FIG. 8 shows inhibition of [Ca2+]i dysregulation in cortical neurons. Concentration-response relationship for p-Br-DPG inhibition of [Ca2+]i increases evoked by chemical ischemia (4 mM azide, 0 glucose). Solid line represents best fit to the data (n>50 for all points) using a Langmuir-Hill equation with a Kd value of 2.6 and Hill coefficient of 0.7. Dashed line is fit to the data in FIG. 7, shoing p-Br-DPhG inhibition of acidosis-induced Ca2+ elevations and is included for comparison.
 FIG. 9 is a graph showing the data for rats after surgery for permanent middle cerebral arterial occlusion. Rats were treated as indicated at 24, 48, and 72 h and sacrificed at 96 hours. Brain sections were stained with Fluoro-Jade to determine infarct volumes.
 FIG. 10 is a graph showing microglial migration for 4 hrs at 37° C. Control media or 100 μM ATP were used in the absence and presence of DTG or p-Br-DPG (labeled BDTG). Asterisks indicate a significant difference between ATP (p<0.001, n=5) and ATP+BDTG 20 μM (p<0.01, n=5) from DMEM. Significance was determined by one-way ANOVA followed by post-hoc Bonferroni tests.
DETAILED DESCRIPTION OF THE PREFERRED EMBODIMENT
 Novel disubstituted guanidines were generated. Alkyl-substituted guanidines were first carried out in flame-dried sealed cap test tube using scheme 1, seen in FIG. 1(a). Alkaline-substituted guanidines were then generated using scheme 2, seen in FIG. 2(a) The resulting solution was stirred for 24 hours, and the product was extracted using dichloromethane, washed with water 3 times, and the organic layer was dried over Na2SO4. Yields were calculated for the reaction schemes used, as seen in FIGS. 1(b) and 2(b). The resulting guanidines were found especially useful as an anti-ischemic compound, and shows superior characteristics to DTG.
 The term "agonist" refers to a molecule, such as a compound, drug, enzyme activator, or hormone, which enhances the activity of another molecule or the activity of the sigma receptor site.
 The term "antagonist" refers to a molecule, such as a compound, drug, enzyme activator, or hormone, which diminishes or prevents the action of another molecule or the activity of the sigma receptor site.
 The term "stroke" broadly refers to the development of neurological deficits associated with impaired blood flow to the brain regardless of the cause. Potential causes include, without limiting the scope of the invention, thrombosis, hemorrhage, and embolism. Other injuries may be result in stroke, such as an aneurysm, angioma, blood dyscrasias, cardiac failure, cardiac arrest, septic shock, head trauma, spinal cord trauma, seizure, bleeding from a tumor, or other blood loss.
 The term "ischemic" or "ischemic episode" means any circumstance that results in a deficit of blood supply to a tissue, especially the central nervous system (CNS) or brain tissue. When the ischemia is associated with a stroke, it can be either global or focal ischemia. The term "ischemic stroke" means a type of stroke that is of limited extent and caused by a blockage of blood flow. Non-limiting examples include cerebral ischemia, ischemia after cardiac arrest, stroke, multi-faceted dementia, and complications from surgery. Cerebral ischemic episodes result from a deficiency in blood supple to the brain. The spinal cord is also considered part of the CNS, and is equally susceptible to ischemia resulting from diminished blood flow. The term "focal ischemia" is used to refer to a condition resulting from a blockage of a single artery that supplies blood to the brain or spinal cord, resulting in damage to the cells in the territory supplied by that artery. Conversely, "global ischemia" refers to a condition that results from a general diminution of blood flow to the entire tissue, such as the entire brain, forebrain, or spinal cord, thereby causing the death of neurons in selectively vulnerable regions throughout these tissues.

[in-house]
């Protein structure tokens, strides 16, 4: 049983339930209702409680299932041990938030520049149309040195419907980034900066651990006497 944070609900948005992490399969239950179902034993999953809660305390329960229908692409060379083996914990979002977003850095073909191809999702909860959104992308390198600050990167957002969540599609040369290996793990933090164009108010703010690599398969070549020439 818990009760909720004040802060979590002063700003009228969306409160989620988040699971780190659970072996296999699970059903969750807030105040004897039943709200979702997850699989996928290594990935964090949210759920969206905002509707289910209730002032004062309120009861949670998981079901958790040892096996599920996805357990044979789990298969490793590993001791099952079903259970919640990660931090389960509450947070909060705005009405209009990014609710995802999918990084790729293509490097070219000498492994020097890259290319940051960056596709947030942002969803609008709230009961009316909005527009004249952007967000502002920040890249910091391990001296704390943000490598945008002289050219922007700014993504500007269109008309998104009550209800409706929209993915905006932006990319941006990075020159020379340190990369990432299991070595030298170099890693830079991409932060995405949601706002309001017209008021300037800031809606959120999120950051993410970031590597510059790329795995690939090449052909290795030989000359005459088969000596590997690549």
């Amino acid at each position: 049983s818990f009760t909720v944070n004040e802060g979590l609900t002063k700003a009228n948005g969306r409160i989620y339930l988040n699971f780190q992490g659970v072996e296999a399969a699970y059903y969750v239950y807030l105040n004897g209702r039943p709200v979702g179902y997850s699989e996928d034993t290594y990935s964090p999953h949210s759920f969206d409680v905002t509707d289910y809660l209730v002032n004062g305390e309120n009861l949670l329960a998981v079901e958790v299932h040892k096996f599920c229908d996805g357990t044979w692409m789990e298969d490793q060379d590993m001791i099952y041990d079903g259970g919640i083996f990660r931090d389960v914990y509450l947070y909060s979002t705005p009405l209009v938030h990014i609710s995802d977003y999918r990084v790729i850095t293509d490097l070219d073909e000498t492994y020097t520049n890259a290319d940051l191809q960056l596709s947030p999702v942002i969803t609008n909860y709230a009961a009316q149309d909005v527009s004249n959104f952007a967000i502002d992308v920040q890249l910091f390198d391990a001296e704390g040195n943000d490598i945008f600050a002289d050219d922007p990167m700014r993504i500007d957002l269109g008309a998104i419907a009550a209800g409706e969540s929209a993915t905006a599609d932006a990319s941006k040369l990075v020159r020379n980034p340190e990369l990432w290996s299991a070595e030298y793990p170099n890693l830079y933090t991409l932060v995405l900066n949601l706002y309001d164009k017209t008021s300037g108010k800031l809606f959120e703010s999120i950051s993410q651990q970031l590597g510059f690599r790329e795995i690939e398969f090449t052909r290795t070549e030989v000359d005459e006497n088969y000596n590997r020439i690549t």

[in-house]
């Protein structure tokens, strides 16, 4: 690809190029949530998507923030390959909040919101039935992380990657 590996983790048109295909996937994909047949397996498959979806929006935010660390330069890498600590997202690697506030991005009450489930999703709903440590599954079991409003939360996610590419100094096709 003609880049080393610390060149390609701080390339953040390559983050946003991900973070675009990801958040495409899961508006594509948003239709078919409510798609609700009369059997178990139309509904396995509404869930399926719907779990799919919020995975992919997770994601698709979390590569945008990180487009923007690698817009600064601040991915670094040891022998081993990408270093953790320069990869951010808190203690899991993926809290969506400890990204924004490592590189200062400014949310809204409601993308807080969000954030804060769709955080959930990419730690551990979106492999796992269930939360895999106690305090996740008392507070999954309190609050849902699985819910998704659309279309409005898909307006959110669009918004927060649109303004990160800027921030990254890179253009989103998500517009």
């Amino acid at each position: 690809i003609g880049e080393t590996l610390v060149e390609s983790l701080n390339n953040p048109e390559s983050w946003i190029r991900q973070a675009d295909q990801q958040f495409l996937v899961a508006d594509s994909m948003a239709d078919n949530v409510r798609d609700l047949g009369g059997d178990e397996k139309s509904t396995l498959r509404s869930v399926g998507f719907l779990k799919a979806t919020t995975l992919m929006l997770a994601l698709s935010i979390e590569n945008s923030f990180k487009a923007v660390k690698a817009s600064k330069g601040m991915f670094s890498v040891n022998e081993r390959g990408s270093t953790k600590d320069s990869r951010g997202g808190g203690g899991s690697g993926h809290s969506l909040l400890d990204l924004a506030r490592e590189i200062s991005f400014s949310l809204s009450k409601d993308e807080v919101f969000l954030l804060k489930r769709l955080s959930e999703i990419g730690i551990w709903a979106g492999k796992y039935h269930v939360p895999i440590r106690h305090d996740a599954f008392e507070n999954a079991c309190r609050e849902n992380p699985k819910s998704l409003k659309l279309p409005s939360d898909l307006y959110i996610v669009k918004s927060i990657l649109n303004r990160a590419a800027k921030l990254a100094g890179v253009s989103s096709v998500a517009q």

The term "effective amount" or pharmaceutically effective amount" refers to a nontoxic, but significant, amount of the disclosed agent required to provide the desired biological result. The result can be a reduction and/or alleviation of symptoms, causes of disease, or other desired alteration of a biological system. An "effective amount" for therapeutic purposes is the amount of the composition of sigma receptor ligand required to provide a clinically significant decrease in neurodegenerative disease, such as those resulting from ischemic stroke. An appropriate effective amount may be determined by one of ordinary skill in the art using routine experimentation.
 The term "treat" or "treatment" means a postponement of progression of a neurodegenerative disease and/or reduction in the severity of symptoms that have or are expected to develop. The term also is intended to include ameliorating the existing neurodegenerative symptoms, preventing symptoms, and ameliorating or preventing the underlying metabolic causes.
 The term "patient" includes mammals and non-mammals. Non-limiting examples include humans, non-human primates, species of the family bovidae, species of the family suidae, domestic animals including rabbits, dogs, and cats, laboratory animals, such as rats, mice, guinea pigs, and non-mammals, including birds and fish.